Santa claus melon on a cutting board next to a knife
Interesting Info

Santa Claus Melon

0 comments

If you follow my blog and have looked at some of my other fruit posts, you know that I love fruit and especially melons. In this article, I talk all about the Santa Claus Melon, also known as the Christmas melon, or Piel de Sapo.

Learn all about the amazing Santa Claus melon, where it comes from and where it grows, what the nutritional benefits are, how to eat it, and what it tastes like. It has some cool unique properties to it, which I will point out down below. There is a reason for its cool name. On to the information!

Where does the Santa Claus come from and where does it grow?

Santa clause melon growing in loose sandy soil.

The Santa Claus melon, Piel de Sapo, or Christmas melon originated in Spain and is a cultivar of Muskmelon. It grows to be about a foot long and usually oblong in shape. It has a thick rind that resembles a toad skin, hence the name Piel de Sapo.

So why is it called, Santa Claus melon? It got this English name, because of its long storage qualities. You could pick it in late September through October and it would keep until Christmas.

The melon is cultivated all over the Northern hemisphere, of course in Spain. In the United States, they are grown in California and Arizona. They like the heat! The Santa Claus melon is also cultivated in South America, particularly Brazil, and also in Australia.

What are the nutritional benefits?

Piles of Santa Claus melons in a box.

The Santa Claus Melon, like other melons, has many nutritional benefits:

  • Low in calories
  • High in Vitamin C and Vitamin A
  • High in Potassium
  • Good souce of dietary fiber

How to eat Santa Claus Melon

Santa Claus melon cut in half.

To tell if the fruit is ripe it should have a little give to it when you press on the stem ends, very similar to other melons. Because its rind is thick, the melon doesn’t give off an aroma when ripe. So it is hard to tell by smelling it.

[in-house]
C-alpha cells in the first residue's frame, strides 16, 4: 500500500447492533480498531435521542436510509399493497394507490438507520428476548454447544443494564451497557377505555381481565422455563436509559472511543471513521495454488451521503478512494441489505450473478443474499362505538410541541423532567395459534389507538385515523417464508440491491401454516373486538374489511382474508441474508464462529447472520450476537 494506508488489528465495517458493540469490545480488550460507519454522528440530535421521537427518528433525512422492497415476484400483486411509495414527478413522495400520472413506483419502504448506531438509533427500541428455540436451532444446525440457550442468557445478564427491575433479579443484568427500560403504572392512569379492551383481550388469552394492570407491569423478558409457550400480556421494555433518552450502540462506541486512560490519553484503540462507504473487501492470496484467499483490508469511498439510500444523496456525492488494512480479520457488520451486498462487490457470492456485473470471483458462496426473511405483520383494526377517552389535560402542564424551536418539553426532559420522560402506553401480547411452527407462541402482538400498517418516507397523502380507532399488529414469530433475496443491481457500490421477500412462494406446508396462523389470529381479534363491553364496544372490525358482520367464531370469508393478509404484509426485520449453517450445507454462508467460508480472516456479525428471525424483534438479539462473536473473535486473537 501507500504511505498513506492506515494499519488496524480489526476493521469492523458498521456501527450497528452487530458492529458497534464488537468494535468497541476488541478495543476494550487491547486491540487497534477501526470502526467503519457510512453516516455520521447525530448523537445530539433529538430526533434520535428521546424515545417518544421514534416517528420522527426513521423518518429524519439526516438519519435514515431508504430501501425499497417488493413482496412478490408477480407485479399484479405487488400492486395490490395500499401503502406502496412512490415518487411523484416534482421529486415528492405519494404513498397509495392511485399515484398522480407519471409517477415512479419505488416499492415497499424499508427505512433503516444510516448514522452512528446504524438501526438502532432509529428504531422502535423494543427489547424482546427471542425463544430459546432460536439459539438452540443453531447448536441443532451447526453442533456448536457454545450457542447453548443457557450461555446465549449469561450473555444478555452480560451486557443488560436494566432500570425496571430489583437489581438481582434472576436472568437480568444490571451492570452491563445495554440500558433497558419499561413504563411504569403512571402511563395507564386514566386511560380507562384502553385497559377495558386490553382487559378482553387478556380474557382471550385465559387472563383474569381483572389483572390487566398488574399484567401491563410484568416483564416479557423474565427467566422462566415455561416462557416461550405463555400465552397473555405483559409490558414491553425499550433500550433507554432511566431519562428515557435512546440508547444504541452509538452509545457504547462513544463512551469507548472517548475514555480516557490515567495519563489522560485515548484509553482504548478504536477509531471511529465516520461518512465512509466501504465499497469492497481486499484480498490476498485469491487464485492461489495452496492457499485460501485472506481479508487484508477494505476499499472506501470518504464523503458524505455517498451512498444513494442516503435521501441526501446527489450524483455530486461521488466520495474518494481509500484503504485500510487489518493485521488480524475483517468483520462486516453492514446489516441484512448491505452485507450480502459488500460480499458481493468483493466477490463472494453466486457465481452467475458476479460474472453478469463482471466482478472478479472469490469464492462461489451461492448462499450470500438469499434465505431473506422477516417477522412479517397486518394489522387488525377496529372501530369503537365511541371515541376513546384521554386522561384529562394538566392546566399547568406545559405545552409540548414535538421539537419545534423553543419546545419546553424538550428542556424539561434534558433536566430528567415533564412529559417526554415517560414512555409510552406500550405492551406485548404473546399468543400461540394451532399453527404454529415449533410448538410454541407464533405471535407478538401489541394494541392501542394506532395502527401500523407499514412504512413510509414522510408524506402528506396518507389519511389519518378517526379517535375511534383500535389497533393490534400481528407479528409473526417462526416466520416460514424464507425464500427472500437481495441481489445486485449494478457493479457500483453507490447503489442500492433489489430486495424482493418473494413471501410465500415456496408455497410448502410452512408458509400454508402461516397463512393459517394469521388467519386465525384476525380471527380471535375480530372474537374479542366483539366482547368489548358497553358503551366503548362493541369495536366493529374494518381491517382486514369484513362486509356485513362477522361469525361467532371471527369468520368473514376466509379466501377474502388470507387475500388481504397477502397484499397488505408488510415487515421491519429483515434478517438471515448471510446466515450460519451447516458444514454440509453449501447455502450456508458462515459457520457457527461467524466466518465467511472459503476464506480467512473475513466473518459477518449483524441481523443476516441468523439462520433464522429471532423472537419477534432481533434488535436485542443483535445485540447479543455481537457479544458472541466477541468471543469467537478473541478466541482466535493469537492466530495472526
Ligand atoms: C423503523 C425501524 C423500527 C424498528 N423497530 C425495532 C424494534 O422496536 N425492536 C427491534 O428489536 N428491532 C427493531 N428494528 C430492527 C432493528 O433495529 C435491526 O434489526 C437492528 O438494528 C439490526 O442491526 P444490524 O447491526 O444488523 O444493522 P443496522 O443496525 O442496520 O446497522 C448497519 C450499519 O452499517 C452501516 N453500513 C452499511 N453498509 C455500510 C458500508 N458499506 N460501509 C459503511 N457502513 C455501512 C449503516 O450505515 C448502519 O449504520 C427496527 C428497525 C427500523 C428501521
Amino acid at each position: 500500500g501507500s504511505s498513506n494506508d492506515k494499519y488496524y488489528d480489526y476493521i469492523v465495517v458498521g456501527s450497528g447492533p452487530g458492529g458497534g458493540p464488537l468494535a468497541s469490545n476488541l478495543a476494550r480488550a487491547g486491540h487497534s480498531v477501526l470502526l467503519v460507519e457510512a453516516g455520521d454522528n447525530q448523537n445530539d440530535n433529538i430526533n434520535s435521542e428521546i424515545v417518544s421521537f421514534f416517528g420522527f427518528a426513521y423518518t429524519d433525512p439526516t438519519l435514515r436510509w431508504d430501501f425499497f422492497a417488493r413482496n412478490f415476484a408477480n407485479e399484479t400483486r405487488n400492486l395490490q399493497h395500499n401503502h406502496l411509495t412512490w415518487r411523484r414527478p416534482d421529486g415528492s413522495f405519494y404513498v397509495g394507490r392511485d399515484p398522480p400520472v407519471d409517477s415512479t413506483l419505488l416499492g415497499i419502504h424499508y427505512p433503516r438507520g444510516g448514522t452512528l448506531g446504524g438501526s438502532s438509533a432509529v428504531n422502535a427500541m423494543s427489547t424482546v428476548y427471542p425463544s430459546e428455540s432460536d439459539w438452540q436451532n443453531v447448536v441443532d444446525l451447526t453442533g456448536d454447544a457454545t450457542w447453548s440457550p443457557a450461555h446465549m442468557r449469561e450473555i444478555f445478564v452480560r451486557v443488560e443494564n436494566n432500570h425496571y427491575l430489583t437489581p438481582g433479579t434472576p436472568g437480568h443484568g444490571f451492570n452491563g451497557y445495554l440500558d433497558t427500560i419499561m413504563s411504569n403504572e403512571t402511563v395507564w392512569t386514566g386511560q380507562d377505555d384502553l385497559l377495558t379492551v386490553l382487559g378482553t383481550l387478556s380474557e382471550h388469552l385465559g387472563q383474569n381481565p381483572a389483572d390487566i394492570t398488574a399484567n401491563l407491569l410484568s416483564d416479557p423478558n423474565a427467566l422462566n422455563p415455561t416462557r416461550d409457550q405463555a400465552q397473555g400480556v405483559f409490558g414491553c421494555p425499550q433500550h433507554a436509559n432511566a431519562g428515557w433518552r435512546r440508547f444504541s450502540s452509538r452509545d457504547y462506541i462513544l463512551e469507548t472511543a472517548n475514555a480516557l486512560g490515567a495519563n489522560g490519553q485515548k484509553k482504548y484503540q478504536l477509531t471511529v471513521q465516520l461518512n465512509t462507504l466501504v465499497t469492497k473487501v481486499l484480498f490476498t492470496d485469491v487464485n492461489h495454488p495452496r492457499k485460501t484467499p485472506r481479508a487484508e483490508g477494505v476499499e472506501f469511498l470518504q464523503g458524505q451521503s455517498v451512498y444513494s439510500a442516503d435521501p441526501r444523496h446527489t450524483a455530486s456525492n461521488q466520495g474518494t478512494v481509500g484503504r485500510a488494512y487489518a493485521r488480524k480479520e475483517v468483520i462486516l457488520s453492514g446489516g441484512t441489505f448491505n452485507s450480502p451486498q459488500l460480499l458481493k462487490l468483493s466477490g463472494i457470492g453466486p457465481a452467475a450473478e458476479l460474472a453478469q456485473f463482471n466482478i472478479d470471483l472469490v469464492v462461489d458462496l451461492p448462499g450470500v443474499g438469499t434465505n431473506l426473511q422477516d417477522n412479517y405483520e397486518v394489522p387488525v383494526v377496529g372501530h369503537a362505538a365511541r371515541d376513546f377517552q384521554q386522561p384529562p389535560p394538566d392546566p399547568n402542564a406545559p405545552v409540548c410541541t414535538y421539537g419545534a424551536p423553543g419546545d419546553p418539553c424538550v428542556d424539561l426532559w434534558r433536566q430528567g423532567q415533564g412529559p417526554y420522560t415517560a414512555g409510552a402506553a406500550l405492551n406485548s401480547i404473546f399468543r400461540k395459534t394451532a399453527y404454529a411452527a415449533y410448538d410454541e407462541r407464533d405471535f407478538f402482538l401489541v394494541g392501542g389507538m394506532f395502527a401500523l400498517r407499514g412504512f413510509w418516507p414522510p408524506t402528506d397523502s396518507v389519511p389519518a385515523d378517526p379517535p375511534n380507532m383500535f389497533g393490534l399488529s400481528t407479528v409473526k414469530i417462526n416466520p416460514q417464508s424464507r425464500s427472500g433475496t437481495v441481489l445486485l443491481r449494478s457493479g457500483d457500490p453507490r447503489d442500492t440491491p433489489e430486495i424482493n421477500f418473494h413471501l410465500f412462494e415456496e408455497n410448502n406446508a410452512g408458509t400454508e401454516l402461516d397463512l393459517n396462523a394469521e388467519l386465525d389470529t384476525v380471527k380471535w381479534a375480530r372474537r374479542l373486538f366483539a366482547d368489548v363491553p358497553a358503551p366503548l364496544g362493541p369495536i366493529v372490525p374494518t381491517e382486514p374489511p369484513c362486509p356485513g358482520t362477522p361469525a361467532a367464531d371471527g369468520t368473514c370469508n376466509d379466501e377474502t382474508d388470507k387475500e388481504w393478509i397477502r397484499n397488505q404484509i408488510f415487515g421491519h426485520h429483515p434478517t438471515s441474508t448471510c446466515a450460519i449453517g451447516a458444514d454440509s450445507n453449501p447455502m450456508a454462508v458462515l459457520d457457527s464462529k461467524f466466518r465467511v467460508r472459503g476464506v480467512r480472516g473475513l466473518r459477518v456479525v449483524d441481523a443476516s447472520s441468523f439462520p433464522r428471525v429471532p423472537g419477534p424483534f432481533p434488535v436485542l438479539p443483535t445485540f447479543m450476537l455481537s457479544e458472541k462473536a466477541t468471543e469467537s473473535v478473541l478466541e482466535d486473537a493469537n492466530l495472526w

Some varieties will be a bright yellow color as well when ripe.

There are several ways to eat a Santa Claus melon or Piel de Sapo. You can treat it like most other melons. Begin by cutting it in half.

Hand scooping out seeds of a Santa clause melon with a spoon.

Then use a large spoon to scoop out the seeds. You can throw them out, or save them and grow them in your garden. You don’t eat these seeds like you do the Korean Melon.

Sliced Santa Claus melon on a white cutting board.

Now you can just eat it like that, a bowl of fruit. Take your spoon and scoop out the flesh. Or if you are making a fruit salad you can use a melon baller and scoop out balls of fruit.

Or you can cut it lengthwise into strips which is what I normally do. Then you can hold it and eat it that way. Or if you like you can run your knife along the skin and remove that, then cut it into melon chunks.

However you want to eat it, you can’t go wrong.

What does the Santa Claus or Christmas melon taste like?

Hand holding a slice of Santa Claus melon.

First off the Santa Claus melon is incredibly juicy and succulent. I think it is nearly 90% water. The taste is very similar to a Canary Melon. It is fairly soft, not as crisp as a canteloupe or even a Honeydew, although crispness will vary between each melon as well. It is extremely pleasant and refreshing. And very easy to eat with a spoon.

One thing I notice is that they are not quite as sweet as a canteloupe with a milder flavor. Overall if you like Honeydew you will enjoy this melon as well.

If you are a fan of melons give these a try. First, look in your local supermarket during the fall season, if you don’t find them there, try the farmer’s market or an Asian market.

Watch the video I made about the Piel de Sapo or Santa Claus Melon!

How to eat Piel de Sapo | Santa Claus Melon | Taste Test

Here are other recipes and articles you may find interesting:

How to Grow Pitaya from Cuttings

Homemade Twix Bars

Most Popular American Foods

Asian Pear

Cereal Container Review

Leave a Comment

Your email address will not be published. Required fields are marked *

*

This site uses Akismet to reduce spam. Learn how your comment data is processed.